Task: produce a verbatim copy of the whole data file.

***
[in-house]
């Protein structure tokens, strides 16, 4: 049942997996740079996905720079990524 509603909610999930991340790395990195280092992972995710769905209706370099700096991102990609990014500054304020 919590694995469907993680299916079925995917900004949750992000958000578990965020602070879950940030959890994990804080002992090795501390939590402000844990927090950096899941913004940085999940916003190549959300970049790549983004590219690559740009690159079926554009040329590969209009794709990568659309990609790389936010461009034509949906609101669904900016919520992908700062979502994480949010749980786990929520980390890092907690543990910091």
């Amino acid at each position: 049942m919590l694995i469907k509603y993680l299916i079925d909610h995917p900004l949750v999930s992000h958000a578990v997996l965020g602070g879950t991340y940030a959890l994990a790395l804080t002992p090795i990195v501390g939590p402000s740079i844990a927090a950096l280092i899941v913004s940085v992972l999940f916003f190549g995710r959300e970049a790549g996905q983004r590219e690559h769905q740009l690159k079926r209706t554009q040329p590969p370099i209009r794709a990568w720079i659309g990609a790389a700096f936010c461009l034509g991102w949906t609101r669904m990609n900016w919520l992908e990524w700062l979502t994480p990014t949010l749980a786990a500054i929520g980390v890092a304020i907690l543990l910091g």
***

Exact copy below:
[in-house]
């Protein structure tokens, strides 16, 4: 049942997996740079996905720079990524 509603909610999930991340790395990195280092992972995710769905209706370099700096991102990609990014500054304020 919590694995469907993680299916079925995917900004949750992000958000578990965020602070879950940030959890994990804080002992090795501390939590402000844990927090950096899941913004940085999940916003190549959300970049790549983004590219690559740009690159079926554009040329590969209009794709990568659309990609790389936010461009034509949906609101669904900016919520992908700062979502994480949010749980786990929520980390890092907690543990910091």
């Amino acid at each position: 049942m919590l694995i469907k509603y993680l299916i079925d909610h995917p900004l949750v999930s992000h958000a578990v997996l965020g602070g879950t991340y940030a959890l994990a790395l804080t002992p090795i990195v501390g939590p402000s740079i844990a927090a950096l280092i899941v913004s940085v992972l999940f916003f190549g995710r959300e970049a790549g996905q983004r590219e690559h769905q740009l690159k079926r209706t554009q040329p590969p370099i209009r794709a990568w720079i659309g990609a790389a700096f936010c461009l034509g991102w949906t609101r669904m990609n900016w919520l992908e990524w700062l979502t994480p990014t949010l749980a786990a500054i929520g980390v890092a304020i907690l543990l910091g």